Dental health among adults in Sweden and Norway
A Socio-economic Analysis
This publication is in Norwegian only.
The dental health care system in Norway is two-tier. The public dental health care service is state-funded, and provides dental health care services for patients that are prioritised under the legislation on dental health care. The adult population mainly uses the services of the private sector, where they pay for the services themselves. However, patients who have a particular disorder can have their treatment costs reimbursed. In Sweden, there are three different benefit schemes for the adult population. The first scheme is where everyone gets an annual amount to cover dental examinations and treatment. Second, costs that exceed a certain threshold are partially refunded. Third, there is a refund scheme aimed at people with particular disorders.
Since the organization of the dental health service is fairly similar in Sweden and Norway, but the funding system is quite different, we compare how the dental health, the use of dental services and costs for dental services vary by socioeconomic status in the two countries.
A comparison of the population that used dental services with those that did not use dental services in Sweden during the period 2013-2015 shows an accumulation of benefit recipients and people with low education and low income among those who did not use dental services. This implies that there is an unmet demand for dental services, and that the funding scheme does not sufficiently help those who need the services the most.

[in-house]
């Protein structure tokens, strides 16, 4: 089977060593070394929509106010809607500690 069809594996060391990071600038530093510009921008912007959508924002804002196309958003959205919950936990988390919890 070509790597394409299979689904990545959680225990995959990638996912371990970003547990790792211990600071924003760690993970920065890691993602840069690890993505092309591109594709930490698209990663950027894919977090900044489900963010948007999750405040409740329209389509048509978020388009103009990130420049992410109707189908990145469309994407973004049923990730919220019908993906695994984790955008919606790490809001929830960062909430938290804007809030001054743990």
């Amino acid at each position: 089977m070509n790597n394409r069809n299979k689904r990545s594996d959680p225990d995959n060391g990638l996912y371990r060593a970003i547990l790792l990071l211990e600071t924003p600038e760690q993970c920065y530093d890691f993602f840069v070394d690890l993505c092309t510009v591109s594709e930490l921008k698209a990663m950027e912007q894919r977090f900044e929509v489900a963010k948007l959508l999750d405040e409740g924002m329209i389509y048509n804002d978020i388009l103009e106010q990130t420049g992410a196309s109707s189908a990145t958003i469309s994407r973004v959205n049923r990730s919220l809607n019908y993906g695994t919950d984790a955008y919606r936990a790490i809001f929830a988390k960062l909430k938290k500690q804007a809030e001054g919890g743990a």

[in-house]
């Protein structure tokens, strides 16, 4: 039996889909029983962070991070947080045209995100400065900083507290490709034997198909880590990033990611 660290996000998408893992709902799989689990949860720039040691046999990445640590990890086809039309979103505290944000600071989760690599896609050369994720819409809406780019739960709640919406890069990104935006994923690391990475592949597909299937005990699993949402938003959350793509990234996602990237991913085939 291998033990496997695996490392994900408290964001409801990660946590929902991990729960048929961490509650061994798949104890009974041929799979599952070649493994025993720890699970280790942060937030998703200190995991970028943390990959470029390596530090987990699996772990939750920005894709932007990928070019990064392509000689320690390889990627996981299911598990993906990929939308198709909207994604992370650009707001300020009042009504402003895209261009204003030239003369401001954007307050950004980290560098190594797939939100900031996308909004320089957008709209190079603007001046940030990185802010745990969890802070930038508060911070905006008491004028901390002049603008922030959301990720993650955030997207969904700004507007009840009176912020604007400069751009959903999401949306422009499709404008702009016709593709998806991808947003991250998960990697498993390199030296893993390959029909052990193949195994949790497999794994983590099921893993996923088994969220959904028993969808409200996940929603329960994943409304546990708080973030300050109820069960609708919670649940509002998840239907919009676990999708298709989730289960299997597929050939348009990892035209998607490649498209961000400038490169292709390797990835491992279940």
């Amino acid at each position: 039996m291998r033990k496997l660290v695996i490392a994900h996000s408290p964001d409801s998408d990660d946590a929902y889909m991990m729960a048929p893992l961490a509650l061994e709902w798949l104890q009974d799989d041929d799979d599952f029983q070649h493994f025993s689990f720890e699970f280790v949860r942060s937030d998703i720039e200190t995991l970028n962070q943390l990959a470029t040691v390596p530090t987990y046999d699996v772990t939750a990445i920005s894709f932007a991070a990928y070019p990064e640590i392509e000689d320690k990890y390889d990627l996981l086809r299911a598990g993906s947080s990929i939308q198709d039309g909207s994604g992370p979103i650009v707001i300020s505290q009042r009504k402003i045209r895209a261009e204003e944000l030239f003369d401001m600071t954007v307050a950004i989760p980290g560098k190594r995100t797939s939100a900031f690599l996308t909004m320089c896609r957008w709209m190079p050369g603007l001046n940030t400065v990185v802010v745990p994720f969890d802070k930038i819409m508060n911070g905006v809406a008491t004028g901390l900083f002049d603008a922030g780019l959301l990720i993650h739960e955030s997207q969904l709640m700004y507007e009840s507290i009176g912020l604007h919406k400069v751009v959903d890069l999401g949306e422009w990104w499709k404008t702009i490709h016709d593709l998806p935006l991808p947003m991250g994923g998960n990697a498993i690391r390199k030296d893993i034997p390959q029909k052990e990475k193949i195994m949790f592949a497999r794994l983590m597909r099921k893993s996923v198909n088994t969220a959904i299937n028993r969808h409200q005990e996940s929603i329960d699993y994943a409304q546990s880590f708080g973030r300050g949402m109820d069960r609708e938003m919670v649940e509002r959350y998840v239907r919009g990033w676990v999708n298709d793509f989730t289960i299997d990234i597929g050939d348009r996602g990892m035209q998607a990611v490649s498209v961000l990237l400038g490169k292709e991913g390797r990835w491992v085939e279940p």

The results show that dental health deteriorates with age, while use of dental services increases. The results also show that men have better dental health than women. However, women visit the dentist more often than men. The results also show that benefit recipients and people with low education and low income have poorer dental health and visit the dentist less often than the rest of the population.
Furthermore, the results show that there are socioeconomic disparities in dental health care costs in Sweden. Average treatment costs are highest among those with low education and benefit recipients. Overall, about 17 per cent had treatment costs that were higher than the SEK 3 000 threshold. Fifteen per cent had treatment costs between SEK 3 000 and SEK 15 000 (50 per cent reimbursement), while 2 per cent had costs in excess of SEK 15 000 (85 per cent reimbursement). The proportion with high costs is highest among benefit recipients and those with low education and low income.
A comparison of results between Sweden and Norway shows that the countries’ dental service needs are fairly similar. In both countries, the most common reason for not going to the dentist relates to finances. A comparison of dental health in the two countries shows few disparities for gender, age and various socioeconomic factors, and this is also the case for use of the dental services.